Roman Graffiti: Vandalism or Artistic Expression?

Rome is considered the birthplace of the Renaissance. We all know the greats (Michelangelo, Leonardo, Raphael, Donatello) are more than just Ninja Turtles. The genius and ingenuity these artisans portrayed (and the few mentioned are only the most famous) is one of the many reasons that tourists come from all over the world visit Italy in the first place.

The tradition of artistic creation carries on today; it is just that the canvas has changed and the commissioners are nil. Upon arrival into the city (especially by train) you will notice spray paint everywhere. On the trains themselves, the subway, buses, sidewalks, churches, newsstands, the list goes on and on. The graffiti apparently has become an epidemic.

Graffiti or street art is a commonplace global phenomenon whose validity as an art form is debated constantly amongst city officials and the graffiti artists themselves. From the perspective of city officials it is viewed as a desecration and should not be tolerated. From the perspective of the artisans, it is a form of expression that transcends the borders of traditional art, and encapsulates the sentiments of an underground culture.

In 2009 the BBC reported that there was an estimated 3,500 graffiti artists working in the city, about 1,000 of which tag public buildings and walls. Some people believe that these artists are just trouble makers solely looking to “tear down the establishment” and other subversive colloquial slogans. While some are in fact anarchists, the point that some of these artists are extremely talented is completely overlooked.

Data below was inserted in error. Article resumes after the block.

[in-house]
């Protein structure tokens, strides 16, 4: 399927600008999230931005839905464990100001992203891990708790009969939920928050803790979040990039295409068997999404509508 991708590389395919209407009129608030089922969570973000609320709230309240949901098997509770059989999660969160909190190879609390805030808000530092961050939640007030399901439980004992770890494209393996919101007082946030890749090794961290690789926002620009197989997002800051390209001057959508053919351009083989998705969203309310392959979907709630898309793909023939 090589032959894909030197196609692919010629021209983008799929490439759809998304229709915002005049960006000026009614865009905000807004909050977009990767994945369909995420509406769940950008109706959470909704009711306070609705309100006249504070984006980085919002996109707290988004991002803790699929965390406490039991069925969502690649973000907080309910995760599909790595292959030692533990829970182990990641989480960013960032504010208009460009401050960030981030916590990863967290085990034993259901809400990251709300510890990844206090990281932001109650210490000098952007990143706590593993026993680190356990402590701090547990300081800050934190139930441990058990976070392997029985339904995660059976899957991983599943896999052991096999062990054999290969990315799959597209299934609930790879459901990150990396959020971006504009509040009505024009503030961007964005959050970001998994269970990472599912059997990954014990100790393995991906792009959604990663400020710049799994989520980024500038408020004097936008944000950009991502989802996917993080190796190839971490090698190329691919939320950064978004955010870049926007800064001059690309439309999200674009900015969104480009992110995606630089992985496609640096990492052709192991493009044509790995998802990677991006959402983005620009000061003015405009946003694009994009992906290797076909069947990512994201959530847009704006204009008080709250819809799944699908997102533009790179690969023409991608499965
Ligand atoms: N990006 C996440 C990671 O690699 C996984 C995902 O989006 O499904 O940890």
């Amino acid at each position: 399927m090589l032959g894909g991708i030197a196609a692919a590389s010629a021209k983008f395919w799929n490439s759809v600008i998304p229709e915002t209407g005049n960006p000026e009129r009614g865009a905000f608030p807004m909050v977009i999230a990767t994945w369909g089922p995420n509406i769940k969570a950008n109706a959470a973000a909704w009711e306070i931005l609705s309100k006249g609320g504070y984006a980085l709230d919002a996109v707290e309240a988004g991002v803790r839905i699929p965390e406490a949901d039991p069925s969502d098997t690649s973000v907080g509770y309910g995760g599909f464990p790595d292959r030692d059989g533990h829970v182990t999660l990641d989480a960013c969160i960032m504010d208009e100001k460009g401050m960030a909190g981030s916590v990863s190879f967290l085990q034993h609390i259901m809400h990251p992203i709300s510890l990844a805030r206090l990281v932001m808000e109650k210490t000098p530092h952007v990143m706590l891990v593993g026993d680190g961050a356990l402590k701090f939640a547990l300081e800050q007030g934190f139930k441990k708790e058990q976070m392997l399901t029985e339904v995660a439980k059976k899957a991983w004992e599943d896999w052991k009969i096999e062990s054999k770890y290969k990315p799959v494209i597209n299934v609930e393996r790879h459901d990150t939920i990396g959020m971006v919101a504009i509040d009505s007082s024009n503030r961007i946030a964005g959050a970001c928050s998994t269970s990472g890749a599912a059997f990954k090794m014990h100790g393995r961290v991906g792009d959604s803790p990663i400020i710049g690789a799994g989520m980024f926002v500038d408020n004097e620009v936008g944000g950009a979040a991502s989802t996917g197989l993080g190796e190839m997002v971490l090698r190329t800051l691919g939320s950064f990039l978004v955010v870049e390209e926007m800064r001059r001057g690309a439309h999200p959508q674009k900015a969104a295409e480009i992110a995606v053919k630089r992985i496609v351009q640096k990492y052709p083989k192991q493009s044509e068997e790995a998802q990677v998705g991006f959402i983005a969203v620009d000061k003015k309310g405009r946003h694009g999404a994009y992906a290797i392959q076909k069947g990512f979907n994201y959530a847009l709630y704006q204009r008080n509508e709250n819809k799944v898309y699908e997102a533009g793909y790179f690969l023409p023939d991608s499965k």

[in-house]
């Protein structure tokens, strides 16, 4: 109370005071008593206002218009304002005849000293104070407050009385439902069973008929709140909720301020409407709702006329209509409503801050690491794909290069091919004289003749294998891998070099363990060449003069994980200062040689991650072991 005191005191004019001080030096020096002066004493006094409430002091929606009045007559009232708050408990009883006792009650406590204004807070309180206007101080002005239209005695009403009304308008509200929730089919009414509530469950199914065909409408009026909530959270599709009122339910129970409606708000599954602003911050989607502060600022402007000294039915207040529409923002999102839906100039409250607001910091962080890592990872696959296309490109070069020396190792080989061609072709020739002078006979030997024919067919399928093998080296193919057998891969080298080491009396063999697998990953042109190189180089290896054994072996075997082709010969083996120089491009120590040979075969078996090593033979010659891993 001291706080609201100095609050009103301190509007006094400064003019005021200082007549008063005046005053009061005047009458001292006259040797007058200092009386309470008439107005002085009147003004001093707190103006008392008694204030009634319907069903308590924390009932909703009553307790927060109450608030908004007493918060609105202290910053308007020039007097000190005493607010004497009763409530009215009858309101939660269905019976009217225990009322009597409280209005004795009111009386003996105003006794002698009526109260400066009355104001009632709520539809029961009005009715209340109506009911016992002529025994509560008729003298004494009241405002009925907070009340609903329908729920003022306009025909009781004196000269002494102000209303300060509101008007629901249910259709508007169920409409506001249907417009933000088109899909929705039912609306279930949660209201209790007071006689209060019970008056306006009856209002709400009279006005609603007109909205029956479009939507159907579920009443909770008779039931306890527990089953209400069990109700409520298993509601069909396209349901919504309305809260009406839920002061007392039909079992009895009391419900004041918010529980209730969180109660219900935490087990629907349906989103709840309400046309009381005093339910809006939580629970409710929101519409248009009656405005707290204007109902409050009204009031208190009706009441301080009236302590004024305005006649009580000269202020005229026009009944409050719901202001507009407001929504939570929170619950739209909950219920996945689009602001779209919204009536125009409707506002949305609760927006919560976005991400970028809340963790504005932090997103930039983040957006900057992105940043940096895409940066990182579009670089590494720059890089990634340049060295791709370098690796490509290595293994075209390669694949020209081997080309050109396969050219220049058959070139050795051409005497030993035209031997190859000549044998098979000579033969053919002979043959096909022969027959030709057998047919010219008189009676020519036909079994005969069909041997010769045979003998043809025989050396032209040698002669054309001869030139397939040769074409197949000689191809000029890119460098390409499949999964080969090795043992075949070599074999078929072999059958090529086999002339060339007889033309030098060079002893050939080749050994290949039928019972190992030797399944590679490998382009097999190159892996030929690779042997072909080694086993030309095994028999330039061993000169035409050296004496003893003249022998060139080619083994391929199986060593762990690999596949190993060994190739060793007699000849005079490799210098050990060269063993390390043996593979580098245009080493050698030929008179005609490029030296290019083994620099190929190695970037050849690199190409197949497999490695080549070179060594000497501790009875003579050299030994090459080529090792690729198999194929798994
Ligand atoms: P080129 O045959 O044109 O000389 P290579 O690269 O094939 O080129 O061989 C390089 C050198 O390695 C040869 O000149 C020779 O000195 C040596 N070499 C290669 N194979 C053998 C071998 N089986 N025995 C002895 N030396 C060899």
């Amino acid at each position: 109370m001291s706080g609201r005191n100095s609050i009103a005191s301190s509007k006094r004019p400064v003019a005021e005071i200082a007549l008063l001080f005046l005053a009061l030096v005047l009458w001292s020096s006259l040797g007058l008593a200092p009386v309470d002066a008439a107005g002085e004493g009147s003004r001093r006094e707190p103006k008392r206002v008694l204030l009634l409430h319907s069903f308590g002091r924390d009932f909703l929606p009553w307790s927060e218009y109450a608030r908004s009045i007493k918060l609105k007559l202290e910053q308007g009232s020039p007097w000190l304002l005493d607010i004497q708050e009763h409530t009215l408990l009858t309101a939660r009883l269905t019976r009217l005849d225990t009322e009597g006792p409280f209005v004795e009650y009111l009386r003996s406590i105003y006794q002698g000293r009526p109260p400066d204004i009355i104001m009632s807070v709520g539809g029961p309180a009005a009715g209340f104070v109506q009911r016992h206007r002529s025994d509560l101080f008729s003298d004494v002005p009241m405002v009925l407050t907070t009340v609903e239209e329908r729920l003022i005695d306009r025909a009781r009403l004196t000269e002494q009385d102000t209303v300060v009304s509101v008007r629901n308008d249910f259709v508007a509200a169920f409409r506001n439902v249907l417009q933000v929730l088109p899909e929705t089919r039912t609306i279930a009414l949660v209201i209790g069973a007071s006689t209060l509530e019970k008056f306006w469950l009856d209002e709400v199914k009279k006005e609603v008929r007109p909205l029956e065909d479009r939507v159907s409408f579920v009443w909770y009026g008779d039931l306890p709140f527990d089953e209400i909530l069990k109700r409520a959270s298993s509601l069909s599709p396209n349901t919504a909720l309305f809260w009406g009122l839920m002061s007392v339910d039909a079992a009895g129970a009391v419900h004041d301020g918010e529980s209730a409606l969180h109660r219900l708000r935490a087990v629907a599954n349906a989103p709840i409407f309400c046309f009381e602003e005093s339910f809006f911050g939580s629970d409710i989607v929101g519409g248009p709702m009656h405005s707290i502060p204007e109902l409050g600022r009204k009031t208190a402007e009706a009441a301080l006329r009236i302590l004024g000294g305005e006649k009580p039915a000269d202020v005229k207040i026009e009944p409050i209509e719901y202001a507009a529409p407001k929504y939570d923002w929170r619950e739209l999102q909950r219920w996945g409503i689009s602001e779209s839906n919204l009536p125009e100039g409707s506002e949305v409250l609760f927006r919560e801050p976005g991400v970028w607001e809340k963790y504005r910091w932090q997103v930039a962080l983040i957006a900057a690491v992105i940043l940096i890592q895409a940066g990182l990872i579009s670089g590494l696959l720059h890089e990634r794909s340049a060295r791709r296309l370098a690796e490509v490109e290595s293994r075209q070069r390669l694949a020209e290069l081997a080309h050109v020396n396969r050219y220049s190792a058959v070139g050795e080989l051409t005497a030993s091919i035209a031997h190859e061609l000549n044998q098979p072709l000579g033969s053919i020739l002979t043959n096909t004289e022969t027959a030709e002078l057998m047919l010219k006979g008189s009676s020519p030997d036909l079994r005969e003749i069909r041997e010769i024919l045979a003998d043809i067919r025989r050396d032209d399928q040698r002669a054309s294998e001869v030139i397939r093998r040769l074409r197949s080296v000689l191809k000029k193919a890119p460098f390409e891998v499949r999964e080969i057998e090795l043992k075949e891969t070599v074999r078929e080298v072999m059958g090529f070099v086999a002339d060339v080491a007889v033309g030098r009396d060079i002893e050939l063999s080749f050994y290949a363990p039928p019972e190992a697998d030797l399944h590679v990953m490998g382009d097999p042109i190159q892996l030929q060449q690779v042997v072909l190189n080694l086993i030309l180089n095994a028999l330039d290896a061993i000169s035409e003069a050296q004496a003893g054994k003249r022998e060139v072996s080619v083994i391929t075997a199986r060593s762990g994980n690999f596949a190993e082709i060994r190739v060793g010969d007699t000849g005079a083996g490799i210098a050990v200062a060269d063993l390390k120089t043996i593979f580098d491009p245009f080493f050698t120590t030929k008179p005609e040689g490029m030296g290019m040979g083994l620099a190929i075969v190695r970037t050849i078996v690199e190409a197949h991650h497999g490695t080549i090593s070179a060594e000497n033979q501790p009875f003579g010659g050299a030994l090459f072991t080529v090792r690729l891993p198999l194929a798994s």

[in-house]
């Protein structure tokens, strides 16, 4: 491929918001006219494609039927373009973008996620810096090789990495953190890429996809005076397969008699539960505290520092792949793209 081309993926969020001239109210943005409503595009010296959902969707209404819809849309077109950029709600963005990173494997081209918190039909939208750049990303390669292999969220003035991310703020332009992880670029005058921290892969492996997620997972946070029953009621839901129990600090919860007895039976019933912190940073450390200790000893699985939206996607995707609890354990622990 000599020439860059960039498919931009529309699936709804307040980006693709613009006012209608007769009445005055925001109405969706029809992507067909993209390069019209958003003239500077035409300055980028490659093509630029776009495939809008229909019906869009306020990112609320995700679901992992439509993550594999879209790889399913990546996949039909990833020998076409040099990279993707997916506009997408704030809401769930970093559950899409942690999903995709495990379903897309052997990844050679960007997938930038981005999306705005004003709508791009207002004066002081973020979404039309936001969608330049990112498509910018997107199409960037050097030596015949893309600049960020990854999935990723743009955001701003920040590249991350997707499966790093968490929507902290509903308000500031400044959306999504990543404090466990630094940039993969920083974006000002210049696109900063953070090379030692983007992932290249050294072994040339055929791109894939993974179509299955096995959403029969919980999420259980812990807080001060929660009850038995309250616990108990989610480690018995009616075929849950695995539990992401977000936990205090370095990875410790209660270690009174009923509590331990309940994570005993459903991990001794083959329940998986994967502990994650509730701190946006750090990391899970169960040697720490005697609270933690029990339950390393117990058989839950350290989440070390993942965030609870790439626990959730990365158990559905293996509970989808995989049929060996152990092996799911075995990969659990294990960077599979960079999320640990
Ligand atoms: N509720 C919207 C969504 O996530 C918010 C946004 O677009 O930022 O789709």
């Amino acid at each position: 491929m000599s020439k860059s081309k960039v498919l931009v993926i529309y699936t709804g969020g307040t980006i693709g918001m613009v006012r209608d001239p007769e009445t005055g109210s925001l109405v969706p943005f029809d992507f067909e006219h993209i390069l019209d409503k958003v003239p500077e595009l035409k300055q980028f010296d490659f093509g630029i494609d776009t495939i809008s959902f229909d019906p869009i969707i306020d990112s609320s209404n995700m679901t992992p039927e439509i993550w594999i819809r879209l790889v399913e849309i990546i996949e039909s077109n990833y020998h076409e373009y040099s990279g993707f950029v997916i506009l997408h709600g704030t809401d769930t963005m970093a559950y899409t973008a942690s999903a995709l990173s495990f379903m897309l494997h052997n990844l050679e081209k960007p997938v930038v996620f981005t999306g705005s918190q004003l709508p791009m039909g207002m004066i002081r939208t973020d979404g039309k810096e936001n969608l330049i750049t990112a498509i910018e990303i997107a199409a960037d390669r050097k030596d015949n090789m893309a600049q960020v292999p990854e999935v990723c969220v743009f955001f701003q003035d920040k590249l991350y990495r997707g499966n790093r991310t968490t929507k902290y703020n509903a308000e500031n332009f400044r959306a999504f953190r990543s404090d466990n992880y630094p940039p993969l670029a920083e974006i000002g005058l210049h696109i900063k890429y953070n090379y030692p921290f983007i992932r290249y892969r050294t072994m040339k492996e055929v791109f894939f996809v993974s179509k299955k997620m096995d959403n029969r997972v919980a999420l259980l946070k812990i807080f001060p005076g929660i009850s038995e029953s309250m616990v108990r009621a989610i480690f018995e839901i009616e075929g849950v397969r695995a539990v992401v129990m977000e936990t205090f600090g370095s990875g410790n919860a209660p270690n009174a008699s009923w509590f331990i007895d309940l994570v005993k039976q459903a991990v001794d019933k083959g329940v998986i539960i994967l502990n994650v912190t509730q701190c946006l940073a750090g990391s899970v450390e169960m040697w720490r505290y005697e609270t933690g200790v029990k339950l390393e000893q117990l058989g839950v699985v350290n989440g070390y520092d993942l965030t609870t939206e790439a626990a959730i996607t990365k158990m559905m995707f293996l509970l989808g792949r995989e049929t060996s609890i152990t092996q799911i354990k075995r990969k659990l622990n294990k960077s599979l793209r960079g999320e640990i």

I love Rome. The city has its own unique pulse unlike any other major city in the world. Walking around the city and visiting the plethora of historical landmarks is a remarkable experience. In a city with so many great relics to its name, it is no wonder that the younger generation has taken it upon themselves to add to it. I feel that the artists who partake in this art form enhance the city’s charm rather than degrade it. It provides something to admire and think about as you move about the city.

The topic of graffiti ranges from statements on social and political issues to witty and sarcastic banter. In my opinion, it makes the walk from one historical attraction to another all the more entertaining. Rome has become a massive studio to street art. I do not believe that it is “dirty” and “disfigured” as Prime Minister Berlusconi has said, but evidence of the second rebirth… a neo-renaissance.

There is no graffiti on historical landmarks, at least from what I have seen. There is actually a lot of respect for the past and the graffiti artists in the city today, I feel, are ushering in a new era. An era in which the idea of art is more about self-expression than the classical sense of impression.

While the debate continues, I suggest that since you’re in Rome, take a look around and decide for yourself. Don’t you hope to get a ride on the tram that is decorated or the one that is the same as all the others. What about the electrical boxes that have been turned into faces? Read what some of these artists are saying and ask yourself if these are vandals or purpose driven individuals with something to offer.







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